CHRISTMAS Traditions in Iceland:
If it wasn’t obviously already, CHRISTMAS is my FAVORITE HOLIDAY!
This year we are staying in Iceland for CHRISTMAS, so I am set on adopting some new Icelandic traditions!While there are things that that are similar than I am used to, there are plenty of things that are different.
CHRISTMAS is hands down Iceland’s biggest holiday of the year. Icelanders are firm in their traditions and celebrating with your immediate family is standard.It is common to start preparing at least a month in advance.
The Icelandic word for CHRISTMAS is Jól which has no reference to the church, but comes from a Norse word referring to Yule.The CHRISTMAS holiday is 13 days long, starting on December 24th and ending on January 6th. For the most part, everything is closed from 24th-27th.
Iceland doesn’t have your typical Santa Claus in a big red suit coming down the chimney. Instead, they have 13 Yule Lads that travel across the rough Icelandic landscapes to leave a gift in children’s shoes in the 13 days leading up to CHRISTMAS.
The Icelandic CHRISTMAS period is an intriguing mixture of religious practice and traditional folklore, beginning on 23 December and ending on Epiphany, 6 January. As many countries do, Iceland celebrates Chrismas mostly with good food and gifts to loved ones, but unlike most countries that have a single Father CHRISTMAS / Santa Claus character, Icelandic children are fortunate enough to be visited by 13 Yule Lads.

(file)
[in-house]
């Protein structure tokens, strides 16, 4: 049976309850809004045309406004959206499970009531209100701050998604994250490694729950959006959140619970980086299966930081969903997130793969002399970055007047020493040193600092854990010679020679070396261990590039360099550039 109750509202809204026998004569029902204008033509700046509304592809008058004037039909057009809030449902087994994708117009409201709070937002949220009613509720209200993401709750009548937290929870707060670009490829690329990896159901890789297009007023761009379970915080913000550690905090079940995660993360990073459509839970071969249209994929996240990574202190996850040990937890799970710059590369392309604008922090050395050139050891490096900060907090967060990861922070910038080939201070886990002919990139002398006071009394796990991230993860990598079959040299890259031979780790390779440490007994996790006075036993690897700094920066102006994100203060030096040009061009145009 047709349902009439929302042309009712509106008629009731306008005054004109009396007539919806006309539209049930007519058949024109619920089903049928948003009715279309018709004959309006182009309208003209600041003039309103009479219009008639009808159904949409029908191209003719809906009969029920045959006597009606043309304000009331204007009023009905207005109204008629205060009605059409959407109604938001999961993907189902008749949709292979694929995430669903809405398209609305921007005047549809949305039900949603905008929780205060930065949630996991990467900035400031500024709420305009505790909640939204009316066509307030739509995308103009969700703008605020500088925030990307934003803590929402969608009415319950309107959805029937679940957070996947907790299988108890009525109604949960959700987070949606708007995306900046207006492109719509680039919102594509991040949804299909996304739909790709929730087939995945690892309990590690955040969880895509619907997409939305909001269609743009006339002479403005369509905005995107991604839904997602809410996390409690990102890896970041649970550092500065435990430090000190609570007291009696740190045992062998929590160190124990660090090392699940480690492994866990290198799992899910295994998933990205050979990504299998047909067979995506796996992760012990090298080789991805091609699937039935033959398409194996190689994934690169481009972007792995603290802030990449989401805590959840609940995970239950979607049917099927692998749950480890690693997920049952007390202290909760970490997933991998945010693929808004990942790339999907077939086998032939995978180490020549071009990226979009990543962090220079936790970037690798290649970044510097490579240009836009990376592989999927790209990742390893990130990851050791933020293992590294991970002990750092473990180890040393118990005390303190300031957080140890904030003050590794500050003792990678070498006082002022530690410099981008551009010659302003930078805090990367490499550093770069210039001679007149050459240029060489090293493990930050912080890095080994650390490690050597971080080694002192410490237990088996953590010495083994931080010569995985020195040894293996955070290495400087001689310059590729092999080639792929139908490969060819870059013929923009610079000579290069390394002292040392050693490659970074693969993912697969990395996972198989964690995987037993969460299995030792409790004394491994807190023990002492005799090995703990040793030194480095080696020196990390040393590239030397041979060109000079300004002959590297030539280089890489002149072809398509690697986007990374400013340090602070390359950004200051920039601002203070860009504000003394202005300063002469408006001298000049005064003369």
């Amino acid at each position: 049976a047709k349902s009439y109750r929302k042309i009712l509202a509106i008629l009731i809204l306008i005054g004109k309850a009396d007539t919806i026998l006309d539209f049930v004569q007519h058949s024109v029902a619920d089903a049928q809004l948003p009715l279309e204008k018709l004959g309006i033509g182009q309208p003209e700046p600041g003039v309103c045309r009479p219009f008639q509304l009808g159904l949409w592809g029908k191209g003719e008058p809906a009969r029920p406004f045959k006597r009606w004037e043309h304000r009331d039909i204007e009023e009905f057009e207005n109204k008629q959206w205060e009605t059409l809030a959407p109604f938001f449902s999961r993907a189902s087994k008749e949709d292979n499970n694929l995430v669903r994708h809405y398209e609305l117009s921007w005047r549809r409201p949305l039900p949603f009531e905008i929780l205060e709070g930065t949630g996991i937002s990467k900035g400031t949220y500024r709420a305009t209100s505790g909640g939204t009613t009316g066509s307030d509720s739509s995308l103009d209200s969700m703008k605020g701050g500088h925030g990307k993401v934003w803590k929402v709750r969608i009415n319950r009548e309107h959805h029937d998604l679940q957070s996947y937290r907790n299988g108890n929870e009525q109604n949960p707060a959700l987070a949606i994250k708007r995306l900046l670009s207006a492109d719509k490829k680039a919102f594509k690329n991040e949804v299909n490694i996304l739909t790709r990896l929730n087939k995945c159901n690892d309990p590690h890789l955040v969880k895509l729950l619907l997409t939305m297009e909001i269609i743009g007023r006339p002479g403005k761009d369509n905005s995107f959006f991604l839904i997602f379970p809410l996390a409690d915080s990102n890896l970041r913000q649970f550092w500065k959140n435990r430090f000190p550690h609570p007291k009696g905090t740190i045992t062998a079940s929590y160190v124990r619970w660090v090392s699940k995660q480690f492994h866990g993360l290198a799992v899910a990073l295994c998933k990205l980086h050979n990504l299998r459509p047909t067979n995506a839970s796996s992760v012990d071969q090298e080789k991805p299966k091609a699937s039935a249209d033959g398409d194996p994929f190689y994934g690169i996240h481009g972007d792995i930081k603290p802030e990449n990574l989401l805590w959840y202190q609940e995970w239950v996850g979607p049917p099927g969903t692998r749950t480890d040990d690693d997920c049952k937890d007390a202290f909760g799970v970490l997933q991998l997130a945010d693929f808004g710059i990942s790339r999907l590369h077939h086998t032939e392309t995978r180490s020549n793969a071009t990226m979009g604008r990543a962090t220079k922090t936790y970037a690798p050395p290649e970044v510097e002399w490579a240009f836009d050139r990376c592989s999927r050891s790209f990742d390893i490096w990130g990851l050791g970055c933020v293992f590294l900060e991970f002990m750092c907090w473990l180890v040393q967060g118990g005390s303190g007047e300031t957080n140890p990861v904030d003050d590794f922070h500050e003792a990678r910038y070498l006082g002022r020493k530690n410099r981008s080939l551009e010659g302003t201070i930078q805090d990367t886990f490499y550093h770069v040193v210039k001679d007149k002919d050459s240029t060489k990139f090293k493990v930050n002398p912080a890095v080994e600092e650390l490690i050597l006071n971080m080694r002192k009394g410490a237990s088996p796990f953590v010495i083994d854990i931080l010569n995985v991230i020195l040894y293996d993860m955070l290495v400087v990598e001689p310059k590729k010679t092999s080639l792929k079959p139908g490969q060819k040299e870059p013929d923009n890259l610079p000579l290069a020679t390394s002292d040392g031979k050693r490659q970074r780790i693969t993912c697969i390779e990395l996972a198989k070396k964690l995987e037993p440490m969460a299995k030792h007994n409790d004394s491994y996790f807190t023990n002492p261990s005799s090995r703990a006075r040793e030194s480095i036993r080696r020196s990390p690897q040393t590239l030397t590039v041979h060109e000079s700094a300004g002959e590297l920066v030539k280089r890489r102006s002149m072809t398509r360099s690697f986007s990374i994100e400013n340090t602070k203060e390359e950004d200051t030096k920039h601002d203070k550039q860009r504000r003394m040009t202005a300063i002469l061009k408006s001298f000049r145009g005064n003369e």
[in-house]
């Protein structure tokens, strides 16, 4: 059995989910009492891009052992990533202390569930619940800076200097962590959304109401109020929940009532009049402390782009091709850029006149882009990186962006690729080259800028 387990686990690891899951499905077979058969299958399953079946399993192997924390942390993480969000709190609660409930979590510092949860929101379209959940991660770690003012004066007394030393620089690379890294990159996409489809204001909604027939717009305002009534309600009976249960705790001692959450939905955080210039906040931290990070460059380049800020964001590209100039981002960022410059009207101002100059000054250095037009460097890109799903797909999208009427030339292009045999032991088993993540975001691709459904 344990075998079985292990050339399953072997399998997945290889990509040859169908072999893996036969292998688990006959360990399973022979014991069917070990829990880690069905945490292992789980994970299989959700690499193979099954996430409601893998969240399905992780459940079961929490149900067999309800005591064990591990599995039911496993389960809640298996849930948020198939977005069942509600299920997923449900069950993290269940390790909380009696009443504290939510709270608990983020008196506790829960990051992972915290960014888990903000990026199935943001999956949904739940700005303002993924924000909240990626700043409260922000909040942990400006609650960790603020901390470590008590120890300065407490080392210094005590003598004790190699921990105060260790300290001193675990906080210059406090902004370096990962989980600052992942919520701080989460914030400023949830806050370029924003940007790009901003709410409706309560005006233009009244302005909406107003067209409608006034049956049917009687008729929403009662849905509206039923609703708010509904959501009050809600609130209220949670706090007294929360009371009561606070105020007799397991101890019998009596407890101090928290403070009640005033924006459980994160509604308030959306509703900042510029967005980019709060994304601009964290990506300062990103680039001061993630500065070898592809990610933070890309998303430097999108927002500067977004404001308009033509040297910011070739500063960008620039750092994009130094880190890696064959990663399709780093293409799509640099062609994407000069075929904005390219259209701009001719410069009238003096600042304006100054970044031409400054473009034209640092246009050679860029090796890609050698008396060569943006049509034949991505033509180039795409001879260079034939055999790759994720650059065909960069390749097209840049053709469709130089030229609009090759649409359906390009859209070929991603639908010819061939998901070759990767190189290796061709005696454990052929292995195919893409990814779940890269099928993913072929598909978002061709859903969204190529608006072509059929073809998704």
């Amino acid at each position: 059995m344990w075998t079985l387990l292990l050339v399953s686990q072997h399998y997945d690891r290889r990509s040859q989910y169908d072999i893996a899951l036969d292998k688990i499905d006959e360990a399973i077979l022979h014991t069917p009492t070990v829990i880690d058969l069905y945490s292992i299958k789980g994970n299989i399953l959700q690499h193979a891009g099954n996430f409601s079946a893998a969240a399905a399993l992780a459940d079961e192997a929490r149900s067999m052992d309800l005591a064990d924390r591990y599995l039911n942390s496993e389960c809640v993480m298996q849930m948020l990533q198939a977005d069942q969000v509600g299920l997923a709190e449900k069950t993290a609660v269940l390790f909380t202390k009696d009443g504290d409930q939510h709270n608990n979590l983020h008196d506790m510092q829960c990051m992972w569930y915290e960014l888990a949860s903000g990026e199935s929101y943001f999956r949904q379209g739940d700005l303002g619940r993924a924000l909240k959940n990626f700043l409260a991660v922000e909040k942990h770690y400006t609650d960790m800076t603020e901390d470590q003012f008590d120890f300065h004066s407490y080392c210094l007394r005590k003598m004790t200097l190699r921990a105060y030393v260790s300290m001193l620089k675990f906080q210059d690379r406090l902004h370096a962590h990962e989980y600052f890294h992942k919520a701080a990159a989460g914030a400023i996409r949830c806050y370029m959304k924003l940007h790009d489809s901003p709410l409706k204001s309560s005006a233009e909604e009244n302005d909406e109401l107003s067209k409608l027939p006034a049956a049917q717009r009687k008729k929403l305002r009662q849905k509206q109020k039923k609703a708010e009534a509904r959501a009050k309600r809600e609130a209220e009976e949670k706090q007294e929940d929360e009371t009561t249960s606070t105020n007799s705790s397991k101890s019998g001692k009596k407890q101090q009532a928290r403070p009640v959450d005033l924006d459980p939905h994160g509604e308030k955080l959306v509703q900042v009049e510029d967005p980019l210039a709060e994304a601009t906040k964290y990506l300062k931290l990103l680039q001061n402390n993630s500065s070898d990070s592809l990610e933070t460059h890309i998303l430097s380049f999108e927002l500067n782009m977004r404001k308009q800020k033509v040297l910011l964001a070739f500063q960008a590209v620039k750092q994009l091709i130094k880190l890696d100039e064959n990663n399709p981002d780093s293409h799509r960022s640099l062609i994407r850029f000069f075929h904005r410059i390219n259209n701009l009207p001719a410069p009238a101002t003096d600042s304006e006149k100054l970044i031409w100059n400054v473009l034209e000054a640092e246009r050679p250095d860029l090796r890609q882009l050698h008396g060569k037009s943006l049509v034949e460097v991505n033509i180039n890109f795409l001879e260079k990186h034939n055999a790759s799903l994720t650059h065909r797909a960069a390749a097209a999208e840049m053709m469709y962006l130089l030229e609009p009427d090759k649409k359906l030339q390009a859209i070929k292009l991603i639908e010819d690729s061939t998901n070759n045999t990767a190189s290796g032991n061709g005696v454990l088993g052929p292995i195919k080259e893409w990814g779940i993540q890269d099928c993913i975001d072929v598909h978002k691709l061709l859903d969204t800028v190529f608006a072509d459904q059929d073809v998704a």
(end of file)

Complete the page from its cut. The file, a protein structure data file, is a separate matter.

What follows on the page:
From a relatively young age Icelandic children are told the story of Grýla, the ogress living in the Icelandic mountains. She is a dreadful character, described as part troll and part animal and the mother of 13 precocious boys (the Yule Lads). Grýla lives in the mountains with her third husband, her thirteen children and a black cat. Every CHRISTMAS, Grýla and her sons come down from the mountains: Grýla in search of naughty children to boil in her cauldron and the boys in search of mischief. She can only capture children who misbehave but those who repent must be released.
The Yule Lads:
Icelandic children place a shoe in their bedroom window each evening in the 13 days before CHRISTMAS. Every night one Yuletide lad visits, leaving sweets and small gifts or rotting potatoes, depending on how that particular child has behaved on the preceding day. Each Yuletide lad has a specific idiosyncrasy and will therefore behave in a particular manner.
The CHRISTMAS Cat:
Old Icelandic folklore states that every Icelander must receive a new piece of clothing for CHRISTMAS or they will find themselves in mortal danger. An enormous black cat prowls Iceland on CHRISTMAS Eve and eats anyone who doesn’t follow this simple rule. This obnoxious feline is know as the CHRISTMAS Cat.
………………..WISH YOU ALL A MERRY CHRISTMAS………………..